This is true

My spouse's actions were to lie for 20 months after confrontation--to me, therapists, family. He was a coward when it came to coming clean and he deceived so many people into believing him -- except me. Then when I received a "package" in the mail with evidence that left no doubt as to how truly deep and long the scope of both his affairs actually were, I had to start all over in my recovery. It has been 6 weeks since DDay 2. He is being the husband I had always hoped for, showing remorse, trying to break contact with the AP (which is difficult because he works with her), trying to understand my bouts of depression, insecurity, anger, etc.....at least, I THINK he is. I have to be honest and say that because of his actions for the past 20 months, any trust that had been started to build has been totally nuked. I have given him six months to quit just telling me and SHOW ME that he is sincere; however, anyone can "act" repentant for that long and then go back to the AP. Since this last affair is the second time with the AP, I know that he has an emotional connection that cannot and will not be broken. I think a small part of his heart loves her and I can't do anything about that. It will always hurt me. I no longer know the man I married 36 years ago and I fear that I will never be able to know him completely again. He lost a piece of my heart with his lies and his cowardice at telling the truth from the first confrontation and his watching me in pain for 20 months without doing anything to help. I am trying to do what God is telling me, which is to still keep trying to reconcile, but truthfully, my heart just is too weary and I am so tired of trying.

I did not use the wait and

I did not use the wait and see approach. I went all in at the start, I knew the risk I was taking the potential for more pain. I knew the struggles going on in my own mind. But I just felt that it was worth the risk. We were just a month and a half shy of our 25 wedding anniversary I had already invested so much of my life in the marriage I had to do my best to try all I could to save it. I never once thought about revenge or to lash out I wanted to rebuild not tear down and throw away. A very good friend of mine has a saying that he brings up tome every time he is looking to make some big purchase. Risk vs. Reward it did play a part in my decision. I risked the potential pain for what I saw as a potential reward of a better marriage. It was not even close in my mind I never hesitated when she had said that she did not want a divorce that was all I needed to risk the pain I would or could have to go through.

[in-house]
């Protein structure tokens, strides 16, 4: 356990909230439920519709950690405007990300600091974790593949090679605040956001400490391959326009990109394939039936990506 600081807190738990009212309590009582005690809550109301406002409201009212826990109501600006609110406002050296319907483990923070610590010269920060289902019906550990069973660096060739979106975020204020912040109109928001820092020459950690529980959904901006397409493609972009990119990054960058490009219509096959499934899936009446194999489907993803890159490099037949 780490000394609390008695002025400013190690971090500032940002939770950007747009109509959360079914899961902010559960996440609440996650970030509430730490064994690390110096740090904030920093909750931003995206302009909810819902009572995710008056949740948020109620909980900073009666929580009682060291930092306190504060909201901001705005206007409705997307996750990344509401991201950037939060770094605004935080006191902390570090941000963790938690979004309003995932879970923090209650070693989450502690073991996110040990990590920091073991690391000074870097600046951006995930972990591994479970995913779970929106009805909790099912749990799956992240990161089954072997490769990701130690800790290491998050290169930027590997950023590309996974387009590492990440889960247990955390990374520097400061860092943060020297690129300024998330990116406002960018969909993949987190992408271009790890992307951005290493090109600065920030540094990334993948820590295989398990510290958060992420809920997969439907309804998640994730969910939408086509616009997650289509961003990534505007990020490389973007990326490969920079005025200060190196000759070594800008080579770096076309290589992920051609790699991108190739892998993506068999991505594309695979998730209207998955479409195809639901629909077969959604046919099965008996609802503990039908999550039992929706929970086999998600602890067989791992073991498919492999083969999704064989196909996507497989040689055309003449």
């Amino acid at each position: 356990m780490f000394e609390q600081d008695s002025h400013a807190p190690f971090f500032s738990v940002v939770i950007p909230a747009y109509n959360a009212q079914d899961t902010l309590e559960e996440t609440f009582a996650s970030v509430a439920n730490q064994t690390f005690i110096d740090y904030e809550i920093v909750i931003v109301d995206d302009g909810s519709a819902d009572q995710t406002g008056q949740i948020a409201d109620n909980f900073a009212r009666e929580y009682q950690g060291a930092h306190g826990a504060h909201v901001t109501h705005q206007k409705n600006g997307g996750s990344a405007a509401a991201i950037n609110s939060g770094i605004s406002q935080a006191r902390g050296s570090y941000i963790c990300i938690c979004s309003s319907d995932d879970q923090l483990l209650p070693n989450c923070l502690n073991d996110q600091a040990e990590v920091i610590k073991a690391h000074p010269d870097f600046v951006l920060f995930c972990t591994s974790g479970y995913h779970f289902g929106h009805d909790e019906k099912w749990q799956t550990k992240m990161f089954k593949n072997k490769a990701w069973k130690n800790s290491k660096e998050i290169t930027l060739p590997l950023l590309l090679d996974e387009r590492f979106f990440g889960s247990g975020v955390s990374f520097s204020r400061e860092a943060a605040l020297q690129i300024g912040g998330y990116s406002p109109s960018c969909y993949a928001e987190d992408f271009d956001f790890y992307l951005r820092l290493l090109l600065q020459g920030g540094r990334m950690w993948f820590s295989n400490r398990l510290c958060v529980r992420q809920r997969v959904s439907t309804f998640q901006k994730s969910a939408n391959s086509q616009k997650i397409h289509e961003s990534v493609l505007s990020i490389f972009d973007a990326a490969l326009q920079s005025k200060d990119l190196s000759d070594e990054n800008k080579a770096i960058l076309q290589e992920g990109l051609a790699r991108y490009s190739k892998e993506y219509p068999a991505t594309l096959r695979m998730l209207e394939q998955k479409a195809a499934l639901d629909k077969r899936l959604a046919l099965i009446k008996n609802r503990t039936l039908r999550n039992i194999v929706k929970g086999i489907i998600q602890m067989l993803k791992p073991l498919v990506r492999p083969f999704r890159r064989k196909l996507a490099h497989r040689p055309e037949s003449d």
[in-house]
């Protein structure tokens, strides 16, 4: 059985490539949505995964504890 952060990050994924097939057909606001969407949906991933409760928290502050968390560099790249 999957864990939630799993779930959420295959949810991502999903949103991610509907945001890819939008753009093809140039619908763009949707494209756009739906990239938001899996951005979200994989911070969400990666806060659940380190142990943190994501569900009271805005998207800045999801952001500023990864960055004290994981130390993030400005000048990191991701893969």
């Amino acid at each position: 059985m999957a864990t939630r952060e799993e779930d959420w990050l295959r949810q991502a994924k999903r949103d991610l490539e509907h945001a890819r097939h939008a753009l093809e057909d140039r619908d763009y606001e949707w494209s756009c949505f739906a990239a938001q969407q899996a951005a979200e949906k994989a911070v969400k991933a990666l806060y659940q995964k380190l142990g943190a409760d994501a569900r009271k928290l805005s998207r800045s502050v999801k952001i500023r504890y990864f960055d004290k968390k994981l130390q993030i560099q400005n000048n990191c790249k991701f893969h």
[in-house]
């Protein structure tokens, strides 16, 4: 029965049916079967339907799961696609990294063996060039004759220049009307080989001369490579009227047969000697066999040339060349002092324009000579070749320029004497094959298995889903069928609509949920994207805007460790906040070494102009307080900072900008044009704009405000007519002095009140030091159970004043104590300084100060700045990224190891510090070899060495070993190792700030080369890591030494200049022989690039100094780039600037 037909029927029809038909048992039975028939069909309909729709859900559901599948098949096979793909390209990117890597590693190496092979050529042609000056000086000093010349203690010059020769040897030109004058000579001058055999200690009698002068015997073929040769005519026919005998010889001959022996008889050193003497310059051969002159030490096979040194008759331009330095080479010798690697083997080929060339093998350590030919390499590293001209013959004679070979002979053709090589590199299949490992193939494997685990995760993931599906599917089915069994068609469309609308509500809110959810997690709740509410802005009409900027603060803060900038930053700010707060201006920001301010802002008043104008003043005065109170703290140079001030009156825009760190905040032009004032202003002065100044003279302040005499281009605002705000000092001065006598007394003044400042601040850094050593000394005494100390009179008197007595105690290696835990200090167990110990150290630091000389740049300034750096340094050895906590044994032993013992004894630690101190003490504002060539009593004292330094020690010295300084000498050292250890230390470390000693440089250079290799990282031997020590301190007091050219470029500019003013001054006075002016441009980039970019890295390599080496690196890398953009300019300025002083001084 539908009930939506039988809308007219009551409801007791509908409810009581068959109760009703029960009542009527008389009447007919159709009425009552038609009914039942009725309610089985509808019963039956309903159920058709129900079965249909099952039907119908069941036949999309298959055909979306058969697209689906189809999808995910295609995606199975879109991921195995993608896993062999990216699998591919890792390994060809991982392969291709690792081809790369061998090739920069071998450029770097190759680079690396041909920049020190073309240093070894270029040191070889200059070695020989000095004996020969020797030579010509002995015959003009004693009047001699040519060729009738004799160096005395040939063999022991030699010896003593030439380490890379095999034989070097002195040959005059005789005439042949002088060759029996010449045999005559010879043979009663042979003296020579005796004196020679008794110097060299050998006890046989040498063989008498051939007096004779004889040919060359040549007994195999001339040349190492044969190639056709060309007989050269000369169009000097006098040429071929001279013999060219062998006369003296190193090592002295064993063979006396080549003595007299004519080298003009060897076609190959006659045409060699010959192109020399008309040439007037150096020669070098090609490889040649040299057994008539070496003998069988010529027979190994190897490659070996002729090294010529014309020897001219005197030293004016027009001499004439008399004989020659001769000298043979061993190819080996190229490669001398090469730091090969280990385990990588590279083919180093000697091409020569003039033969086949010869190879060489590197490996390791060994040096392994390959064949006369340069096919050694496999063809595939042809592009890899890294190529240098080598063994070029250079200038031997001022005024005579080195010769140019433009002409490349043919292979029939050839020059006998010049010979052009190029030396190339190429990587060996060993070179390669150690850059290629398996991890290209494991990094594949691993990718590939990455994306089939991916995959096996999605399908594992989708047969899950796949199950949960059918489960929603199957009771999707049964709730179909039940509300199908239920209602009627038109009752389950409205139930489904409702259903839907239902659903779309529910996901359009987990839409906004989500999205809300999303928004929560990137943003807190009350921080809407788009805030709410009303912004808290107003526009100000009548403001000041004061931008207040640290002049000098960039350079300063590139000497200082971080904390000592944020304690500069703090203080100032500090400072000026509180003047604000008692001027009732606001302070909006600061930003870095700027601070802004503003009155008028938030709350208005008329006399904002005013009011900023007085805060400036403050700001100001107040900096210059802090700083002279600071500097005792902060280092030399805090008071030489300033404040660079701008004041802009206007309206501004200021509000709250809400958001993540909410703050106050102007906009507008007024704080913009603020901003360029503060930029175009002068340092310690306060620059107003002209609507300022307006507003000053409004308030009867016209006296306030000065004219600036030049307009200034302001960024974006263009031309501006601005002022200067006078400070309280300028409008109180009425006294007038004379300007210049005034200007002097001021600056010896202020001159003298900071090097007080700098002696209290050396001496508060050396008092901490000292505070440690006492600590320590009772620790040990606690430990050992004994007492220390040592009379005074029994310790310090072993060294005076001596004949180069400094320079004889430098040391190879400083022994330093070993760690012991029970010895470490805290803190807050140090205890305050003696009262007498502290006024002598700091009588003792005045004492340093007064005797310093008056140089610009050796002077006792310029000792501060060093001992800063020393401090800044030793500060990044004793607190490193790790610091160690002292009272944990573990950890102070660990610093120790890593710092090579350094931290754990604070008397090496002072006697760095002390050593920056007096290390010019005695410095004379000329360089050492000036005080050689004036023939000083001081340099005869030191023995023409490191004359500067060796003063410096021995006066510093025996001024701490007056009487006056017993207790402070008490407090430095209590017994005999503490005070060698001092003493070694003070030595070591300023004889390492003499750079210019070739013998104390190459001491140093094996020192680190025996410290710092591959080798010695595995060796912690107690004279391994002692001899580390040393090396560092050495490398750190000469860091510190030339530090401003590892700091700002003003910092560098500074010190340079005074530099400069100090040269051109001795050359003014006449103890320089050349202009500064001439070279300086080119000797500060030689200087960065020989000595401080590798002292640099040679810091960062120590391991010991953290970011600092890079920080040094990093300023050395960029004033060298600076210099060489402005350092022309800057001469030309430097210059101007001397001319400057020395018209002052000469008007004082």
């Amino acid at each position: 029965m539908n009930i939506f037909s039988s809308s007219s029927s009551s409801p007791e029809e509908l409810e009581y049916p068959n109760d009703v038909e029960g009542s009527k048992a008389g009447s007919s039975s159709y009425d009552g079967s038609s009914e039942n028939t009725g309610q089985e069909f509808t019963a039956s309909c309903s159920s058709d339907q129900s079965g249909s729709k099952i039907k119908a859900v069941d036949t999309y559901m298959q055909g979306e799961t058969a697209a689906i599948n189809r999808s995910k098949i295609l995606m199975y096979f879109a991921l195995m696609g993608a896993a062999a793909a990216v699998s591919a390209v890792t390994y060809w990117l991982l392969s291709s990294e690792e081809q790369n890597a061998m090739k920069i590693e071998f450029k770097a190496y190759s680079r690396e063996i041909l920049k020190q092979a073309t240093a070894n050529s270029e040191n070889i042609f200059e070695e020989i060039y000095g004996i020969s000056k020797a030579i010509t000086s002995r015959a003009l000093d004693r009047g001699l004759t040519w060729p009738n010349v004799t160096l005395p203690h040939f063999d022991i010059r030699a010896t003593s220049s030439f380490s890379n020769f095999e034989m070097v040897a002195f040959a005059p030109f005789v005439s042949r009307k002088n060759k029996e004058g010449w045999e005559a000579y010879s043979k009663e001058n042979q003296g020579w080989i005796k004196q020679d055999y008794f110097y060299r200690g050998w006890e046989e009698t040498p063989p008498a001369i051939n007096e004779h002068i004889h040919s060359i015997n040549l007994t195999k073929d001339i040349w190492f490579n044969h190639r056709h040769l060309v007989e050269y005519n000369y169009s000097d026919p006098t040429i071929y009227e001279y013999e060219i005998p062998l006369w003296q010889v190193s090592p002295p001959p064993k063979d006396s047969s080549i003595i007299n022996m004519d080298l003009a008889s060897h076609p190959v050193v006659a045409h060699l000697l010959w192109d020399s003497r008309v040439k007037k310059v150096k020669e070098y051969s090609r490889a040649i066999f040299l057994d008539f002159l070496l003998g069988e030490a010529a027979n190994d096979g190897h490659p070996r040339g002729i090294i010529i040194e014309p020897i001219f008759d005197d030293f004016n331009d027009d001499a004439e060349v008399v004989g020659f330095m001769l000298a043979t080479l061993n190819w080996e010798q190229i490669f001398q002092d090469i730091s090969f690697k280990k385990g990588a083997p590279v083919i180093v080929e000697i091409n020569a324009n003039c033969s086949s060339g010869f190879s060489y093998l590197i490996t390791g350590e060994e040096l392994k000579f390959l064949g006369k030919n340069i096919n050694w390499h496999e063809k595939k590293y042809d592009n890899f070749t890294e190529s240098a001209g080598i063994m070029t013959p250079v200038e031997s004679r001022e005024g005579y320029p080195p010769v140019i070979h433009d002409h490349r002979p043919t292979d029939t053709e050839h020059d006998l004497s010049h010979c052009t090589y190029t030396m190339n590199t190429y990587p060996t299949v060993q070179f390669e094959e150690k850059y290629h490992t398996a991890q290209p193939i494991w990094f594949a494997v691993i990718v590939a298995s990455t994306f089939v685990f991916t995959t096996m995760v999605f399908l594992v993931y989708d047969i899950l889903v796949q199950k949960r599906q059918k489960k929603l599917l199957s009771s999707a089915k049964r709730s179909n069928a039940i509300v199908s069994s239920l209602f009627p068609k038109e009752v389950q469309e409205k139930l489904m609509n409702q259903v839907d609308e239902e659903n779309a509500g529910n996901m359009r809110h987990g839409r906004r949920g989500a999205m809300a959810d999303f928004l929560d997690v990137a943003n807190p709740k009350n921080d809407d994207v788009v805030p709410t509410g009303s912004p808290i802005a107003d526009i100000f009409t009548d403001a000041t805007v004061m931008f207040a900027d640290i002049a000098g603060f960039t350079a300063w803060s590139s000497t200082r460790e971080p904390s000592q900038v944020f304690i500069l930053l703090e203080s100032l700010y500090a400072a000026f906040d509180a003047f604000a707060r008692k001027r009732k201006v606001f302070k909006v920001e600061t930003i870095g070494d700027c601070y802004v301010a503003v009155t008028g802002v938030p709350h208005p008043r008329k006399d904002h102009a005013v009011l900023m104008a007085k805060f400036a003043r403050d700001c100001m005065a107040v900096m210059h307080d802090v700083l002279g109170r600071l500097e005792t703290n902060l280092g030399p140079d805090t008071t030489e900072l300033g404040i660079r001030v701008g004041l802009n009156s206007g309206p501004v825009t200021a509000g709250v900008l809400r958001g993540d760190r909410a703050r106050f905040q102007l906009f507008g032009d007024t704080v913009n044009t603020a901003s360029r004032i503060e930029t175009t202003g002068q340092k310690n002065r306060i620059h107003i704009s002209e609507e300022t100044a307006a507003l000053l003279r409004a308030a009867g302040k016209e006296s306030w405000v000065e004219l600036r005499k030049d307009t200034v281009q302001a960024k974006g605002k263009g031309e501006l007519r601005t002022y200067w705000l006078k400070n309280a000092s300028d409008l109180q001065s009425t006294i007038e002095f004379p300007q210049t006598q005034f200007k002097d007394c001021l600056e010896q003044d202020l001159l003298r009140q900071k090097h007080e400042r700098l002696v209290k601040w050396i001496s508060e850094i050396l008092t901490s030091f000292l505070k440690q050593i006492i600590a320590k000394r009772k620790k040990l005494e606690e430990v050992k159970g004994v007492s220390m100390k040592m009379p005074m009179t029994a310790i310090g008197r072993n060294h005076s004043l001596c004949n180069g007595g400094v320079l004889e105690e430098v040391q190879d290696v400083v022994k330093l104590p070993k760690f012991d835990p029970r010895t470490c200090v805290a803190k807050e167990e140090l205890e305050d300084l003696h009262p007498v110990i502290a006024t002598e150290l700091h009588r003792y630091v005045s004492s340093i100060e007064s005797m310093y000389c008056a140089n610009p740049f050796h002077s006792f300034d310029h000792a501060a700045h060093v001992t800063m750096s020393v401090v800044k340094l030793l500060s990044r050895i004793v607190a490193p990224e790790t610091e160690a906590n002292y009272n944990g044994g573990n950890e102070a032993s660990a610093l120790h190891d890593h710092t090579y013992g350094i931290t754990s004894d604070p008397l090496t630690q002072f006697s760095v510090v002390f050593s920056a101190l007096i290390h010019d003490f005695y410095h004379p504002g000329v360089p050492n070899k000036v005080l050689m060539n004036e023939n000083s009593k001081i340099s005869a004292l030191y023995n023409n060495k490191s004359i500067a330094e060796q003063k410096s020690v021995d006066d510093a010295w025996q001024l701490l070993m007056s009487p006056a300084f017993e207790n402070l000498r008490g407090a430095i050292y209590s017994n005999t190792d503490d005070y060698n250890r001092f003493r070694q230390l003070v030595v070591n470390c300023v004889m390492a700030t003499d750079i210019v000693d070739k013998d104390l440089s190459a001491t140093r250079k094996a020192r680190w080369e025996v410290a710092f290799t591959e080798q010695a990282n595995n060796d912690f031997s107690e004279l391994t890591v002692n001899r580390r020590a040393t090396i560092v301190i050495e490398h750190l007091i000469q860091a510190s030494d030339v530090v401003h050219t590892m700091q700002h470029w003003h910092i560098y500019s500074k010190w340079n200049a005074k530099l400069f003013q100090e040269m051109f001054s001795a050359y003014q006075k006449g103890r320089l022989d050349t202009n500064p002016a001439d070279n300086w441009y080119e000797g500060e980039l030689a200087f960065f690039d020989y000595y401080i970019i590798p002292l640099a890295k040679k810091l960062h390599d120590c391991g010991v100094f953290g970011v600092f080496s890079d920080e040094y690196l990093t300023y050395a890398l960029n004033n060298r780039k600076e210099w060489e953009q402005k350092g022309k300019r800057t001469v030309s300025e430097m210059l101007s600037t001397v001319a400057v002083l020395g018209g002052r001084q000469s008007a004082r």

I wish in some ways my wife would have taken a more active role in our and my healing but then again because there was no help from her I did not depend or look to her for my healing and in that way I feel I healedmmuch faster, especially listening to the struggles the others were going through in our EMSO calls. I would share that what I have heard from others is that for the most part revenge is not the desire of the faithful restoration is. I do not know why so many of the unfaithful act as if that were the case. Is it the things they maybe still hiding that creates a real fear? Is it the fact that they still struggle with the feelings for the other that they try to hide that gives them fear. Is it their own thoughts of how they would react if the rolls were switched that have them fearful. As for this one I can nust say that for me before disclosure when I had suspicions I thought I would dump her and move on no questions asked but when it happened that was just the opposite of what I wanted to do. It is amazing how things change when it is real and just not a thought. We do need to find better ways to honestly be able to share what is truly going on in our hearts.
David

Words and actions don't match...

I too went all in at the beginning. I had told myself I'd never stay with a man who betrayed me. I saw how infidelity tore my mother's life apart, both my aunts' lives; and when I grew up, I sat in a chair next to my best friend in front of her computer as she found evidence to prove her husband had cheated, and I was the one who held her hair back when the shock launched her into the bathroom to vomit and cry. I told myself I would leave and not look back if I ever found proof of my husband's affairs. And yet, when my turn came, I was swallowed whole by a vortex of pain, confusion, and fear. I had so many emotions, so many thoughts at once, but not once did I seriously think of starting the divorce procedures and even less going through with any of it.